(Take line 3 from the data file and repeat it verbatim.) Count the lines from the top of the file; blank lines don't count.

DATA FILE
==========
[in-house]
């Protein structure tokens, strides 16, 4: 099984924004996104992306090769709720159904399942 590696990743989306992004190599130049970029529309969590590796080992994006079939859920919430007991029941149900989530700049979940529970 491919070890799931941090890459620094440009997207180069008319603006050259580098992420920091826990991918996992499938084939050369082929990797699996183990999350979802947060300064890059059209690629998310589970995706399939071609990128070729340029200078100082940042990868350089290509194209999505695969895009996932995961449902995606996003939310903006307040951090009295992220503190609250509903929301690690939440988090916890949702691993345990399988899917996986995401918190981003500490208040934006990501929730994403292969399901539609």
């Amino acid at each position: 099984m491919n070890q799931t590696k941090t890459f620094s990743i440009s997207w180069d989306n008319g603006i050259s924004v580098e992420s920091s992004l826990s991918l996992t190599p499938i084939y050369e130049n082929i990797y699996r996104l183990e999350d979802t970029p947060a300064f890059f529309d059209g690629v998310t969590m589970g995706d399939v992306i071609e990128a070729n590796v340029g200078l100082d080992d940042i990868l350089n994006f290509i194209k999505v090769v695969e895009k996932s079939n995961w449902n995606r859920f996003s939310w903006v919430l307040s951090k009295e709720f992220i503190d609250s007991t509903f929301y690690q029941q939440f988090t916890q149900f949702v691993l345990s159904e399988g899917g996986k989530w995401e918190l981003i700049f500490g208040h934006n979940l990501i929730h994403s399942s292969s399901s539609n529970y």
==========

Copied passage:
């Amino acid at each position: 099984m491919n070890q799931t590696k941090t890459f620094s990743i440009s997207w180069d989306n008319g603006i050259s924004v580098e992420s920091s992004l826990s991918l996992t190599p499938i084939y050369e130049n082929i990797y699996r996104l183990e999350d979802t970029p947060a300064f890059f529309d059209g690629v998310t969590m589970g995706d399939v992306i071609e990128a070729n590796v340029g200078l100082d080992d940042i990868l350089n994006f290509i194209k999505v090769v695969e895009k996932s079939n995961w449902n995606r859920f996003s939310w903006v919430l307040s951090k009295e709720f992220i503190d609250s007991t509903f929301y690690q029941q939440f988090t916890q149900f949702v691993l345990s159904e399988g899917g996986k989530w995401e918190l981003i700049f500490g208040h934006n979940l990501i929730h994403s399942s292969s399901s539609n529970y």